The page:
Metro: Autonomous drone brain being tested at University of Manitoba
Here’s something that might be over your head: near-sentient drones shipping critical goods to remote Northern communities.
University of Manitoba professor Witold Kinsner said it’s not only possible, but may be necessary, which is why he and a visiting intern from China are currently working on bringing the advanced auto-pilot necessary for the task to life.
“Specifically in Manitoba, our roads are melting, delivery will have to be provided one way or another—an airplane cannot land on a dime, so it is necessary to develop such technologies,” he said. “Amazon is working on delivering small parcels… this has to be a much, much heavier load, flying much longer distances.”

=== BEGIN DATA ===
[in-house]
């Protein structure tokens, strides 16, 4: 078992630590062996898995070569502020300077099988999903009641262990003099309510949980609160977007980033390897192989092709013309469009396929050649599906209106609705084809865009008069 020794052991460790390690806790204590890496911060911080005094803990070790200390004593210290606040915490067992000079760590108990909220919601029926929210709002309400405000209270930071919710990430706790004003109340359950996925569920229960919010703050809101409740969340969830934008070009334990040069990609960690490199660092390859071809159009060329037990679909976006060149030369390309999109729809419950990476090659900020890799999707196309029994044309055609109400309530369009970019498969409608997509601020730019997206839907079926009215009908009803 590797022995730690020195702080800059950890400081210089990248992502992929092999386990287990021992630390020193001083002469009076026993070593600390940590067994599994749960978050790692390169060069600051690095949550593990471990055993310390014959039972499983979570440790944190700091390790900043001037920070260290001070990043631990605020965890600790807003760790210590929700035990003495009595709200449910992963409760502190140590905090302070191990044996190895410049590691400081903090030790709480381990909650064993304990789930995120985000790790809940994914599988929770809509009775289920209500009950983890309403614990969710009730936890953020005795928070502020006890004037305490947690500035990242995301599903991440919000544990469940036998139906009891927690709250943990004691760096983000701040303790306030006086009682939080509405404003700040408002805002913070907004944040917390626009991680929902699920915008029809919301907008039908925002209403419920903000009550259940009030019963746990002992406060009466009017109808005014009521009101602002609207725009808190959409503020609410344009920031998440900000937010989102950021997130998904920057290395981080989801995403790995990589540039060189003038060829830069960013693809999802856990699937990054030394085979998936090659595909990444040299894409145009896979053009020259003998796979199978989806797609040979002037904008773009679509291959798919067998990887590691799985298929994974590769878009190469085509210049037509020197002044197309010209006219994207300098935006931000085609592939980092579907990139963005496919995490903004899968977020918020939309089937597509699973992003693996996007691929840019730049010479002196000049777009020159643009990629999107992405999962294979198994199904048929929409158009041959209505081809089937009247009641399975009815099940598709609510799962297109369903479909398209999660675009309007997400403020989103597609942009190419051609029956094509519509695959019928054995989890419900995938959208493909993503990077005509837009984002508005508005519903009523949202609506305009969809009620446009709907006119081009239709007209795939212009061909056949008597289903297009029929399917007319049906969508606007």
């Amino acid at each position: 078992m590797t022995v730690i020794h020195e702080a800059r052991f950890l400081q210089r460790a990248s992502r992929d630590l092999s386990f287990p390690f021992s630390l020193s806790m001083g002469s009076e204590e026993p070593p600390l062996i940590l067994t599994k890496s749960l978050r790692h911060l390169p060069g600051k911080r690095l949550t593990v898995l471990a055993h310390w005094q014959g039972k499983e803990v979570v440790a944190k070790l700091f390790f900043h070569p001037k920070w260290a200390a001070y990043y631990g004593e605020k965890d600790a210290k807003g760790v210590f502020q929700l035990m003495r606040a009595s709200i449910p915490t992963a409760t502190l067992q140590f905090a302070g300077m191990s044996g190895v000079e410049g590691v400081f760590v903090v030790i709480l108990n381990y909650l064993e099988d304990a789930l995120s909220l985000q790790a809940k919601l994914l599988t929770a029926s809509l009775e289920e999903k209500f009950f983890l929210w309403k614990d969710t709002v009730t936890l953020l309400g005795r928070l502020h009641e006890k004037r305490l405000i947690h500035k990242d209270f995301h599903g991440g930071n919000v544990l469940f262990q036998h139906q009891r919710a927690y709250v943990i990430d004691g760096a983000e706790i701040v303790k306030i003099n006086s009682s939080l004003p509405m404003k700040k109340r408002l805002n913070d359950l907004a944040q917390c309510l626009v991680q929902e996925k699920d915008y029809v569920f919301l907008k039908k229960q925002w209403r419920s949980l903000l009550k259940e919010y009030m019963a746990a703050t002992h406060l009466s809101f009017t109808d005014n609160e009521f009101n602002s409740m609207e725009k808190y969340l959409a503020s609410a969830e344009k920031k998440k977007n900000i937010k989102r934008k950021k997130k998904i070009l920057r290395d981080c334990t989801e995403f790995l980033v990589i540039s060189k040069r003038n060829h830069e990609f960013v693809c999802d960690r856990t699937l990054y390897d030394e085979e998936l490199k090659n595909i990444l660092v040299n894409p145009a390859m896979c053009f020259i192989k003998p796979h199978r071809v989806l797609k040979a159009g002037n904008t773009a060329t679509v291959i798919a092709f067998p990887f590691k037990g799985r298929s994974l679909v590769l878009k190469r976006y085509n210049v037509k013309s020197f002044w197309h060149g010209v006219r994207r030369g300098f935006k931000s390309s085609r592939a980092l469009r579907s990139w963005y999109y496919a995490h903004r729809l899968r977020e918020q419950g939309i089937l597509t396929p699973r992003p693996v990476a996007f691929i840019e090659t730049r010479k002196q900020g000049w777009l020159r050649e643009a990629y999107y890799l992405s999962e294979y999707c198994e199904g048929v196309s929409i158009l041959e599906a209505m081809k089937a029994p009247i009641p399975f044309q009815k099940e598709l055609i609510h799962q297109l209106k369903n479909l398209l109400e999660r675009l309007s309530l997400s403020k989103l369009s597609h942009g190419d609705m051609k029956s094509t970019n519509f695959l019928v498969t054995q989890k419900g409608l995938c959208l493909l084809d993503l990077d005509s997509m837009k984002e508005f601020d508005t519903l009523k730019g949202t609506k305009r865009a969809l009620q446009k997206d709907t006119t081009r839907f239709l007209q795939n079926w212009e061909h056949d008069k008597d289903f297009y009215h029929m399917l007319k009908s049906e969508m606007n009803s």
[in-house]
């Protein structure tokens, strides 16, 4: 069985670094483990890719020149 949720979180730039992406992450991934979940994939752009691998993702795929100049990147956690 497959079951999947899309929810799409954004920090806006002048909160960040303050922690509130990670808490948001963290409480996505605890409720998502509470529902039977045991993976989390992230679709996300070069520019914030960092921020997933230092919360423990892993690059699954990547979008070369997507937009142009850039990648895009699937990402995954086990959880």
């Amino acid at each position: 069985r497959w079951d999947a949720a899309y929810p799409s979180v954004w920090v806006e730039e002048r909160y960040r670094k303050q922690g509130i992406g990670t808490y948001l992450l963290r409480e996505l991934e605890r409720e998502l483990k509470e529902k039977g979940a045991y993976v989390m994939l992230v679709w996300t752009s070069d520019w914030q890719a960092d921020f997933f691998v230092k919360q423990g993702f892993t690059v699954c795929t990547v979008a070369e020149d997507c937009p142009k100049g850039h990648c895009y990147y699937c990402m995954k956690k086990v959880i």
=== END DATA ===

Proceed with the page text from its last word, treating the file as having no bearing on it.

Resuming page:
Think of a big drone carrying crates with the components needed for a make-shift hospital shelter, tthat has to be airborne for days on end.
The weighty load and long flight time pose several practical and engineering problems: the drone cannot rely on user input or GPS signals, which are spotty in the north, and the autopilot has to be extremely precise to avoid wasting energy and cutting a flight short.
“That’s where research now kicks in,” Kinsner said.